Important notice: Some of our classes are incorrectly showing ‘Class Full’ for some users due to a technical issue. Our engineers are working on it and we hope to have this resolved shortly.
Until then if you want to double check class availability, you can still log in and book via the triyoga Client Portal here.
If you need help please contact your specific triyoga centre here, and our teams will be happy to help you.

Important notice: Our booking system supplier is currently experiencing technical issues, which is causing account and checkout actions to fail in some cases. Their engineers are urgently working on it.
Until then, if you need help please email our customer care team at [email protected] or contact your specific triyoga centre here, and our teams will be happy to help you.

Important notice: Some users are experiencing login issues due to a technical issue upstream with our booking system provider. Their engineers are working on it. Until then you can still log in and book via 1) the triyoga app or 2) the triyoga Client Portal here.

Important notice: Our booking schedules are temporarily down due to a technical issue. Our engineers are working on it and we hope to have this resolved very shortly.
Until then, if you need help please email our customer care team at [email protected] or contact your specific triyoga centre here, and our teams will be happy to help you.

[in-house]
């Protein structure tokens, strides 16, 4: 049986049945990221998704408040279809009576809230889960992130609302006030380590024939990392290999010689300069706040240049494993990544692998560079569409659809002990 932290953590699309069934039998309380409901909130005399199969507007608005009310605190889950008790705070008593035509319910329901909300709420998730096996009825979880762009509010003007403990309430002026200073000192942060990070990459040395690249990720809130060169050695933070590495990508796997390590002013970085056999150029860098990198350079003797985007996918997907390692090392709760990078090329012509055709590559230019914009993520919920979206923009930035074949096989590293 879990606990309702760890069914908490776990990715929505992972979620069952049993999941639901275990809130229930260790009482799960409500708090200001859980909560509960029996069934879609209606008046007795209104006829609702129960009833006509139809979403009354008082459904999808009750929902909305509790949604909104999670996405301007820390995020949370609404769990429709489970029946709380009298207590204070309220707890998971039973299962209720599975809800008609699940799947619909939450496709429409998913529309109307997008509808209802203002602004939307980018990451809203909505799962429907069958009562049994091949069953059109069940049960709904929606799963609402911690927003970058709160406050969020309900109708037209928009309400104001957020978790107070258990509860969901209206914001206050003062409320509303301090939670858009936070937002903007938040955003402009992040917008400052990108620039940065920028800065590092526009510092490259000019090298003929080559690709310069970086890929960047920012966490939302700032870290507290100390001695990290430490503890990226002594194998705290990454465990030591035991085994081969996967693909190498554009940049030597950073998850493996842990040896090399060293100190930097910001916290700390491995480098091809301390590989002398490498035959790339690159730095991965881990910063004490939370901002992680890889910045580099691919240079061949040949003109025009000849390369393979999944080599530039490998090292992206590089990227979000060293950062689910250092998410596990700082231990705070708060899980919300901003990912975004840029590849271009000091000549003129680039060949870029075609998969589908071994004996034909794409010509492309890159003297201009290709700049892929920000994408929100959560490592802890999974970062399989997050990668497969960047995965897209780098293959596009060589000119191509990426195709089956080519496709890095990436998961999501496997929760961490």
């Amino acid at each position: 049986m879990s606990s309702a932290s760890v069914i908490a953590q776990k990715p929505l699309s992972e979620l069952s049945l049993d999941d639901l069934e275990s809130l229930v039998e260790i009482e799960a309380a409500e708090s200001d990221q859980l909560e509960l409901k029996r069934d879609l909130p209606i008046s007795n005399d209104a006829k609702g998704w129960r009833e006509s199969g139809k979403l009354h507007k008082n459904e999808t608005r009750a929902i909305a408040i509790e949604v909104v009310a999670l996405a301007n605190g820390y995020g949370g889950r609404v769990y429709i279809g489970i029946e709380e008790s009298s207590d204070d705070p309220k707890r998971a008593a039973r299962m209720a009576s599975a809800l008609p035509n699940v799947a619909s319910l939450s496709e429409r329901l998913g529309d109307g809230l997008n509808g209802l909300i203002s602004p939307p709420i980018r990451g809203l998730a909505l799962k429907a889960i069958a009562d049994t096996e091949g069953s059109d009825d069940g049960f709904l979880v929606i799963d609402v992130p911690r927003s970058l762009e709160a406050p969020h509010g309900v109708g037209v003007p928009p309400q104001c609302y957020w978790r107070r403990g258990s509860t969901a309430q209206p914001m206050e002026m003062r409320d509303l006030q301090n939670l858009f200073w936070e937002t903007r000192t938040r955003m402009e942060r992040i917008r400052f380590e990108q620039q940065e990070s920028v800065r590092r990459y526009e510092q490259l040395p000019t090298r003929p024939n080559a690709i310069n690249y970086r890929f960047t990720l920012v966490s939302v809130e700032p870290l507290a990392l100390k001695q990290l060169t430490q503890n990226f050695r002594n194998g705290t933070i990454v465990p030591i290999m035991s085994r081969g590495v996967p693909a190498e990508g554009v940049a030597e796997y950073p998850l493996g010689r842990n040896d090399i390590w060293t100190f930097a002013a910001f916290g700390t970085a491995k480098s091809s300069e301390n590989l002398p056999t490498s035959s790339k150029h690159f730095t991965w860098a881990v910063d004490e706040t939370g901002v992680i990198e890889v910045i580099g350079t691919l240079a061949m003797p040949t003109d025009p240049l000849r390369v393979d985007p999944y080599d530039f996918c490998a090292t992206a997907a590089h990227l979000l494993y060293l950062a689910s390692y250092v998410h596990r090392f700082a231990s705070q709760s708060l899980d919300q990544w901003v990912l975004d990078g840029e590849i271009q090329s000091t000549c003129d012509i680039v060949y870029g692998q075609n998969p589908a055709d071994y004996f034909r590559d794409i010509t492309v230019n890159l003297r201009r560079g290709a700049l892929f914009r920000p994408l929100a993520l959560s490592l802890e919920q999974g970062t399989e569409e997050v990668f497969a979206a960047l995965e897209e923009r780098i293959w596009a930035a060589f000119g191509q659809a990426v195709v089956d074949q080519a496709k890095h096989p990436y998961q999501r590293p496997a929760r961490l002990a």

transition treasures: what will you take with you? 

It’s been quite the year and soon we will be stepping out of our most recent lockdown. This is the perfect time to take stock. How did you protect your emotional well-being over this last year and what do you want to take forward into this new, changing world?

You can do the following as a journaling exercise, or just use this material as a mental prompt.

Exercise: take a page in your notebook and set up three columns. Head up the first as ‘What was challenging over this last year?’ Give the second column the title ‘what I did’ (which is really how you found gems in the challenge) and the third ‘what I want to take forward’.

After you’ve considered these categories, let’s look at the sorts of things you’ve written in the “what I did” column that you might want to take with you and even build on as we head out of lockdown. We can think of these as experiences to keep as resources.